The Treaty of Lisbon, via Article 50 TEU, introduced a specific EU law mechanism through which States may withdraw from the European Union. One searches in vain for an analysis of the provision in the main EU law textbooks. The origins of the provision lie in the draft Article I-60 of the Treaty establishing a Constitution for Europe.[3] As such, Article 50 is ‘an integral part of the EU constitutional(izing) package, rather than an element of the de-constitutionalization course instigated by the 2007 Intergovernmental Conference, following the rejection of the Constitutional Treaty’.[4] It has not been used, or tested.[5] In the context of the referendum in the UK, the Article was analysed in detail by the UK Government,[6] and the House of Lords European Committee,[7] and the European Parliament.[8] In the days following the vote in favour of leaving the EU, the Houses of Parliament have produced further reports,[9] and the withdrawal procedure has been the focus of much analysis and speculation.[10]

As Hillion says, ‘a common critique in the literature is that the procedure of Article 50 is formulated in an ‘incomplete’, ‘unclear’, if not ‘cryptic’ fashion, thus generating ‘uncertainty’’.[11] As will become clear below, the text of the provision does not provide answers to many of the key legal questions. Were the interpretation of the Article to come before the Court of Justice, and there is some discussion below of the circumstances in which this may occur, it could therefore be expected to apply a flexible purposive approach.[12] Hillion argues, and some may find this rather paradoxical, that Article 50 has a specific function in relation to the integration process in that it ‘bolsters the normative basis for a negotiated withdrawal’ and ‘points towards a strong post-withdrawal engagement by the Union with the former Member State’.[13] My analysis below builds on this approach, seeking to interpret the provision in the context of the current situation in a way which ensures that the UK is best able to maintain a working relationship with the EU, and achieves a settlement in which the interests of citizens of the EU are, as far as possible, protected. Any other approach, such as one, for example, based on the safeguarding of the interests of the EU27 at the expense of the interests of the withdrawing State, should be rejected.

Article 50 provides that a Member State ‘may decide to withdraw from the Union in accordance with its own constitutional requirements’. It ‘shall notify the European Council of its intention’. A process of negotiation ensues, ‘in the light of the guidelines provided by the European Council’. Paragraph 3 makes it clear that the Treaties ‘shall cease to apply to the state in question from the date of entry into force of the withdrawal agreement, or failing that, two years after the notification’, ‘unless the European Council, in agreement with the State concerned, unanimously decides to extend this period’. Thus, the withdrawing state remains a full member of the EU until the process has run its course, though paragraph 4 does provide that ‘for the purposes of paragraph 2 and 3, the member of the European Council or of the Council representing the withdrawing Member State shall not participate in the discussions of the European Council or Council or in decisions concerning it’. Finally, paragraph 5 states that ‘if a State which has withdrawn from the Union asks to rejoin, its request shall be subject to the procedure referred to in Article 49’; that is the normal accession procedure.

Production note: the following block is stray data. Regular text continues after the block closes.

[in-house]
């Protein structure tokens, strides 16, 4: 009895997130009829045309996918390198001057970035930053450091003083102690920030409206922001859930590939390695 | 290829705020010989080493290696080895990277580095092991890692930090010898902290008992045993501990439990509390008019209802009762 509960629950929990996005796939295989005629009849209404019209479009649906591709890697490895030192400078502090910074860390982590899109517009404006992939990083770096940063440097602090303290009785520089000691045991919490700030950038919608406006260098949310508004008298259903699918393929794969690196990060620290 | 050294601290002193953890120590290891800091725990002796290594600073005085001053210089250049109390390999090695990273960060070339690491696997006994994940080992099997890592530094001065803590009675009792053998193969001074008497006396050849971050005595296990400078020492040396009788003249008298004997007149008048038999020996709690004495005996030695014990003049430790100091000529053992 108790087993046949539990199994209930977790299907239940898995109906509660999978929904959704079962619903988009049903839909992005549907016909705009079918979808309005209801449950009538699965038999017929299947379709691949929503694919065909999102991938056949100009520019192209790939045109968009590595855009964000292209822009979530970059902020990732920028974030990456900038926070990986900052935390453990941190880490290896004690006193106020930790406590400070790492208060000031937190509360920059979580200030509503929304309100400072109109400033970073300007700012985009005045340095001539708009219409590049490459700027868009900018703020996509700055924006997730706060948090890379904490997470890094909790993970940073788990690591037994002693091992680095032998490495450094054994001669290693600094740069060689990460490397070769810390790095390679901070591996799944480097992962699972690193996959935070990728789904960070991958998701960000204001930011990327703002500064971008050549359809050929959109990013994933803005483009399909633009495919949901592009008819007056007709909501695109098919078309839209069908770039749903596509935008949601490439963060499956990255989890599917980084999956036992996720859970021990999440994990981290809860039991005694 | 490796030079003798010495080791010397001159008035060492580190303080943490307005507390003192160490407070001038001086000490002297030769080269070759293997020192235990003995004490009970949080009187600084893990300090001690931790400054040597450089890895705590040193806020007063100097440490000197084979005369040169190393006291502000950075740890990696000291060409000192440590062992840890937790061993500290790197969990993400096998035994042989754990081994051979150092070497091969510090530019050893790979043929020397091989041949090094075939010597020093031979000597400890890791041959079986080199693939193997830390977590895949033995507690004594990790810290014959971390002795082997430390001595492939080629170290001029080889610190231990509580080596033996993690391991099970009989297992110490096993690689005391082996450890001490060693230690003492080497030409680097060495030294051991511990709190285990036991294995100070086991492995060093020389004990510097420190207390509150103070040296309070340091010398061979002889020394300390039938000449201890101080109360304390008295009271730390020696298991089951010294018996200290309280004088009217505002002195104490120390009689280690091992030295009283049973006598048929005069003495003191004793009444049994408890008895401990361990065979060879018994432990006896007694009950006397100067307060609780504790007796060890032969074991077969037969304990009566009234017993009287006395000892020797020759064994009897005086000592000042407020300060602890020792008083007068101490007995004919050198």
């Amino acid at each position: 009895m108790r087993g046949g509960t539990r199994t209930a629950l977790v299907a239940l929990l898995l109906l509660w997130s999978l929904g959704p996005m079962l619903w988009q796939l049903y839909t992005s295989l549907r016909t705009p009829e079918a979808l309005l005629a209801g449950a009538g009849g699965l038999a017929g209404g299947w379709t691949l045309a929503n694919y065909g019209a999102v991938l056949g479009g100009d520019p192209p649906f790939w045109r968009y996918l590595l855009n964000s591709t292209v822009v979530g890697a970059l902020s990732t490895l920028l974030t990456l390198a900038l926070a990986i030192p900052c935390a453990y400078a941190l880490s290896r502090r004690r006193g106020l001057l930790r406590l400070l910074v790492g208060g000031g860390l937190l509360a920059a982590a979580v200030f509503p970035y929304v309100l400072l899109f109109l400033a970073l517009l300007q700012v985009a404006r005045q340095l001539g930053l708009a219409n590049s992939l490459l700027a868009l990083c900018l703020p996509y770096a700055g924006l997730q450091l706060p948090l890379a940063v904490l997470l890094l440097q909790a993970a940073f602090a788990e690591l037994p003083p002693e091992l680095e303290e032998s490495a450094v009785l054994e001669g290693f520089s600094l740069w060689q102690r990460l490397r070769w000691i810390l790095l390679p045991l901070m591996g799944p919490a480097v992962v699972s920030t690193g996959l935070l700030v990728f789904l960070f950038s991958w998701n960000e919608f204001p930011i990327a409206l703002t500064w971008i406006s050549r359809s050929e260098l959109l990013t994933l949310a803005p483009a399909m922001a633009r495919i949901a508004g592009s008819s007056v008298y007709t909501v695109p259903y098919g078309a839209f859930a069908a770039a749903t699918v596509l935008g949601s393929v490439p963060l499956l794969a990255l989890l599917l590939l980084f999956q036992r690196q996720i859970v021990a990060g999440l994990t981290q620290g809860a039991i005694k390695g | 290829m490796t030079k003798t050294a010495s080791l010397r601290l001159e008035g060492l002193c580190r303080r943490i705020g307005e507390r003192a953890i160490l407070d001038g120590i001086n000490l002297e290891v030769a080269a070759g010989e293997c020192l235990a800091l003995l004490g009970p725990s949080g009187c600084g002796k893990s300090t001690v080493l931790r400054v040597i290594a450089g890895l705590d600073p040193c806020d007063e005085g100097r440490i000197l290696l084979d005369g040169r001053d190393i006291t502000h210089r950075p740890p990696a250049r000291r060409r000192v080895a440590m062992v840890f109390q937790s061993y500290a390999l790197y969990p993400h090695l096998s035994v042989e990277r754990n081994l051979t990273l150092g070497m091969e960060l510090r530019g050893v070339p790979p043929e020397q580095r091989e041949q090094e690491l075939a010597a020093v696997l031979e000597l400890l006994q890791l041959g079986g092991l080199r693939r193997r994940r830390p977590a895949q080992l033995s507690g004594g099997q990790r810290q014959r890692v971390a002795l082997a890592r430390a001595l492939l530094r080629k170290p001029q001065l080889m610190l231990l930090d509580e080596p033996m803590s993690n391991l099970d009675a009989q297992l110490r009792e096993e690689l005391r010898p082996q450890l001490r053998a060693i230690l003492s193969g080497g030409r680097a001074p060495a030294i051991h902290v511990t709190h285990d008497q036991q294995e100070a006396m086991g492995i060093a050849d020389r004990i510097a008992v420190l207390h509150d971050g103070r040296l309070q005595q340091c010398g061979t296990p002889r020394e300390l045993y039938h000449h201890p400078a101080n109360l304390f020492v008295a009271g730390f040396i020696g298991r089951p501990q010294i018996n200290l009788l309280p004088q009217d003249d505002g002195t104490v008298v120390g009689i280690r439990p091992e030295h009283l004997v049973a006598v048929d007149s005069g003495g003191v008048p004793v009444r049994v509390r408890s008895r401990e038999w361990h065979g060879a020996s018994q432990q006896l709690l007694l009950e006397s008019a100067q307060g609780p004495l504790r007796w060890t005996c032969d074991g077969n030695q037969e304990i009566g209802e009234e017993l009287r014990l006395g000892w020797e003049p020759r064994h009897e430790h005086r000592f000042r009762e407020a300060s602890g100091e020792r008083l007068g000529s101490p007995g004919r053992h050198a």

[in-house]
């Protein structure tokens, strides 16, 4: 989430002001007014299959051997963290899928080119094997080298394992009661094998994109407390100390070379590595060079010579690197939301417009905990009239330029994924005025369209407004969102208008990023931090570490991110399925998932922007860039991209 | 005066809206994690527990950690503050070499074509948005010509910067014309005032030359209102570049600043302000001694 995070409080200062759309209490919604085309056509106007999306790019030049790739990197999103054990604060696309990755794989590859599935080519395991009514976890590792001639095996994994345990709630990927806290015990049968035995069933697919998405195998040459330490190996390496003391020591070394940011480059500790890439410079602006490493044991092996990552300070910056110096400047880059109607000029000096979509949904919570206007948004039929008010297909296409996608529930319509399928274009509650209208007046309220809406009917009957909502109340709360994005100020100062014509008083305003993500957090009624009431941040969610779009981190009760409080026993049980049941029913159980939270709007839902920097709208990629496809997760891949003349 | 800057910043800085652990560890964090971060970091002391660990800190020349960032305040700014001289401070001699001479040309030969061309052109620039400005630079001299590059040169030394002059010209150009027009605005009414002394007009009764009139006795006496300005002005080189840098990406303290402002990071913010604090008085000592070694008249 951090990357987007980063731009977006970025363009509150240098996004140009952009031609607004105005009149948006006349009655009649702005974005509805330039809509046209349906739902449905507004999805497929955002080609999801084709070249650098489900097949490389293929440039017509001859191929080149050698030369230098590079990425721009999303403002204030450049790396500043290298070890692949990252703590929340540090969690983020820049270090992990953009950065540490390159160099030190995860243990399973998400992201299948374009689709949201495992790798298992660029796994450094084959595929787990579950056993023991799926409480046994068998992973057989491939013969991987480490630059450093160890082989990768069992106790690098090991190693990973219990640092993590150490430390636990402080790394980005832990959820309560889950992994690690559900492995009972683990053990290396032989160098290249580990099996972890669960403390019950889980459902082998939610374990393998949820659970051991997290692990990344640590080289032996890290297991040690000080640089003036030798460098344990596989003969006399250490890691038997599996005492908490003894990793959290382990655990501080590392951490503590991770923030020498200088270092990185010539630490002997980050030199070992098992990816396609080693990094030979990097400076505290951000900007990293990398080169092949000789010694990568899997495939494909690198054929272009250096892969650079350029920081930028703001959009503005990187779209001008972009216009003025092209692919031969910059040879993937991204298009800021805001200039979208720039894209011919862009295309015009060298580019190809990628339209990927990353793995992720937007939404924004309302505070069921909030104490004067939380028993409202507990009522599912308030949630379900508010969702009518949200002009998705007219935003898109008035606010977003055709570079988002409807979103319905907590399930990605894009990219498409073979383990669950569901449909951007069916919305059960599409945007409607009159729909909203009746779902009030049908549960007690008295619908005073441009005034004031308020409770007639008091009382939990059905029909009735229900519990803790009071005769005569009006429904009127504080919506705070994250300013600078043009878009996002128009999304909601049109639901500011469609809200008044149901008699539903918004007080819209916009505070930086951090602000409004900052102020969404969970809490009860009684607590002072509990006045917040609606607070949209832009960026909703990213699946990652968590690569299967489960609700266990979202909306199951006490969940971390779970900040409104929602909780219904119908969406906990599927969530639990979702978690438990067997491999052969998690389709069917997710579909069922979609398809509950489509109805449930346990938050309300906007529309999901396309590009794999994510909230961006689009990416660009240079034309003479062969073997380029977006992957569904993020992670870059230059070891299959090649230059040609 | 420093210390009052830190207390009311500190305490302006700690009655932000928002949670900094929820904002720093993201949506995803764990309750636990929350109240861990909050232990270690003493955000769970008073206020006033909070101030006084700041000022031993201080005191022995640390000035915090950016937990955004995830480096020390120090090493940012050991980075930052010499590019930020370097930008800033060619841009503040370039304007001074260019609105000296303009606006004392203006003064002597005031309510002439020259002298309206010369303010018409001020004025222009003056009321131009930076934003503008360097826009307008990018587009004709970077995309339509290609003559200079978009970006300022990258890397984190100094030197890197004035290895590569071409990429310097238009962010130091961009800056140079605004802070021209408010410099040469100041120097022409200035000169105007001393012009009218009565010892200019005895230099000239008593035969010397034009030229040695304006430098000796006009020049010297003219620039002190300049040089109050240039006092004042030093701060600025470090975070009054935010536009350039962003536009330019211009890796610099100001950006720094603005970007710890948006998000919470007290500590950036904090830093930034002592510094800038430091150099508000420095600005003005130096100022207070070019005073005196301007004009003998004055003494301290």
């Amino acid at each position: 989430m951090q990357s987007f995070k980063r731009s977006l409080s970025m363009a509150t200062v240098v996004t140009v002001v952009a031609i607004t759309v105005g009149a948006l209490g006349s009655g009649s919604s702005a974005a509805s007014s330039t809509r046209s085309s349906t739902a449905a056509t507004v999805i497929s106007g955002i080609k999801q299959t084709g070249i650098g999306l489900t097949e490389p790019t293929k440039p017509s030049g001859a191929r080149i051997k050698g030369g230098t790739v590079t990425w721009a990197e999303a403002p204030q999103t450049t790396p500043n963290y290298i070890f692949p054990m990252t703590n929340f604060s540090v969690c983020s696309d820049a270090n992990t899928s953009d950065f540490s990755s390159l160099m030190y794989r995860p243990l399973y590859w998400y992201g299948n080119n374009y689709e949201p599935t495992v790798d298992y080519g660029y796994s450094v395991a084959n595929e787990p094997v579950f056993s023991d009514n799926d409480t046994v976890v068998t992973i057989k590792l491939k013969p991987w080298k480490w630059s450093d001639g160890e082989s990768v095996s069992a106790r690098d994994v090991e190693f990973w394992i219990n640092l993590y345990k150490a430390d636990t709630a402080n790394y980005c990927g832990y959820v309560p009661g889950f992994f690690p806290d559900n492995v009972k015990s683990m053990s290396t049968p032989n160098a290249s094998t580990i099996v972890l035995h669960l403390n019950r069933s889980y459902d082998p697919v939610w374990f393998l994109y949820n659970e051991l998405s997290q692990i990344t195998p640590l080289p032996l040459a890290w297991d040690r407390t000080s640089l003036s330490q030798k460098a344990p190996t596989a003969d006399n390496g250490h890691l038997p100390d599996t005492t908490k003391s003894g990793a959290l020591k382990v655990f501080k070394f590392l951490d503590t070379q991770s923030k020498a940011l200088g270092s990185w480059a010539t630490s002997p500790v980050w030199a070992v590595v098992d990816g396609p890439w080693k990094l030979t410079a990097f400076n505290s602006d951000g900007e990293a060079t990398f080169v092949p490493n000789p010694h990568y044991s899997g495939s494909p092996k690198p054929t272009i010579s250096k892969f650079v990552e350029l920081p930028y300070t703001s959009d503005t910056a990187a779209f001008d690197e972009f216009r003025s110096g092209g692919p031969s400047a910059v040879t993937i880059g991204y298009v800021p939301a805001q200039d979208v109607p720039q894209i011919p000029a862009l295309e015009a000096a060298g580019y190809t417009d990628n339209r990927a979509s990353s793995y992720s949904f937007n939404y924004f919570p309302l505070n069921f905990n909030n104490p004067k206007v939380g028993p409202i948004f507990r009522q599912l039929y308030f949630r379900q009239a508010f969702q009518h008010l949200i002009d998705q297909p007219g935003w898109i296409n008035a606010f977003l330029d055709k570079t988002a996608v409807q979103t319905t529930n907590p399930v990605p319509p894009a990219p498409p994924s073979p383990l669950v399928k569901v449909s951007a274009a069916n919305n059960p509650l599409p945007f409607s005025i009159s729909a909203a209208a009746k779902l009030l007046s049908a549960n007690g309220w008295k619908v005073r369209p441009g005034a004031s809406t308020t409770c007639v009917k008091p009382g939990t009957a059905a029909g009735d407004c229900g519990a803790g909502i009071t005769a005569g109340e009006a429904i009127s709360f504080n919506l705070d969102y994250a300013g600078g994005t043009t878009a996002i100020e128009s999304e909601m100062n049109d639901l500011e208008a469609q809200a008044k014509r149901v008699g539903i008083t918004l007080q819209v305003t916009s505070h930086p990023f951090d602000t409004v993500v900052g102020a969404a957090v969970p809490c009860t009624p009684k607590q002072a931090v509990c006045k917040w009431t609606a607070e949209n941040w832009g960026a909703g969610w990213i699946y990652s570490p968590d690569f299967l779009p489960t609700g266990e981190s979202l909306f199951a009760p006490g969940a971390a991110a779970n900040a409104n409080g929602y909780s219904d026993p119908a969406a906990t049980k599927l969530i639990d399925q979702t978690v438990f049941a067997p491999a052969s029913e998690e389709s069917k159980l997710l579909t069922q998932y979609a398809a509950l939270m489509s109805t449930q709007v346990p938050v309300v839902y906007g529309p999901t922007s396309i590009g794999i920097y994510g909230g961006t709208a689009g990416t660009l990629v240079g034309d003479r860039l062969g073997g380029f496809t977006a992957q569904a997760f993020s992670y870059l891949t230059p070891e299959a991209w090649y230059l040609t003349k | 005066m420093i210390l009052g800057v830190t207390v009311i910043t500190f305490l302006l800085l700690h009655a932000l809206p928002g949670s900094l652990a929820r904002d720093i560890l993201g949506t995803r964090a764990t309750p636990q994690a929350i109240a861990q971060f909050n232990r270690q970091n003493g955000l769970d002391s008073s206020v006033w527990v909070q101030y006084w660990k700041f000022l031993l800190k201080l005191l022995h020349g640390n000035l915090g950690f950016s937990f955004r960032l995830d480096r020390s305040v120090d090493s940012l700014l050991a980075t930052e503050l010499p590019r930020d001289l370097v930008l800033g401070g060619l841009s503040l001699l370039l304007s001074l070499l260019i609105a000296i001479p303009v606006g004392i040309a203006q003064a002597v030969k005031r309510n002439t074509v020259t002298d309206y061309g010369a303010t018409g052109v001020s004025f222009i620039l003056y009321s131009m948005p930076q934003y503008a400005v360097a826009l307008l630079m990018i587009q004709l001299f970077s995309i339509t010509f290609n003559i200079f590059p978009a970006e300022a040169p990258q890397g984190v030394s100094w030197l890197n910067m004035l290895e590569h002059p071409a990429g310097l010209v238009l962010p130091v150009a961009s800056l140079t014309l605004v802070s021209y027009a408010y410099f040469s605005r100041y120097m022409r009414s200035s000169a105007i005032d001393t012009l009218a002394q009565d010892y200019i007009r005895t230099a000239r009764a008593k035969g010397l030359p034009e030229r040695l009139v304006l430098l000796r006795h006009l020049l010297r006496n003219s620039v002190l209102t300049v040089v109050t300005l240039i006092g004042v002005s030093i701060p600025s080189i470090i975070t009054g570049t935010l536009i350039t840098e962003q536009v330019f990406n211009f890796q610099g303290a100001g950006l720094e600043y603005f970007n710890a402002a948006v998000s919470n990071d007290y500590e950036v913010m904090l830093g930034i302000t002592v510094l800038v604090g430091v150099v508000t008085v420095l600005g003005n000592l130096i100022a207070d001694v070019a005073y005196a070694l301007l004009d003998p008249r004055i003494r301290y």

The operation of Article 50 raises a number of difficult legal questions. In the sections below, this paper considers 1) whether it is possible to withdraw from the EU without using the Article 50 process; 2) who makes the decision to trigger Article 50; 3) whether there should be informal negotiations prior to the triggering of Article 50; 4) whether it is possible to rescind an Article 50 notification, or otherwise stop the withdrawal process; 5) the scope of the withdrawal negotiations; 6) the extension of the two-year time period; 7) the status and likely influence of the UK during the negotiation process; and 8) the conclusion of the withdrawal agreement. It then considers the ways in which any disagreements as to the operation of Article 50 may be resolved; before concluding with an analysis of way in which the EU law might be developed in such a way as to ensure that a legitimate outcome will emerge.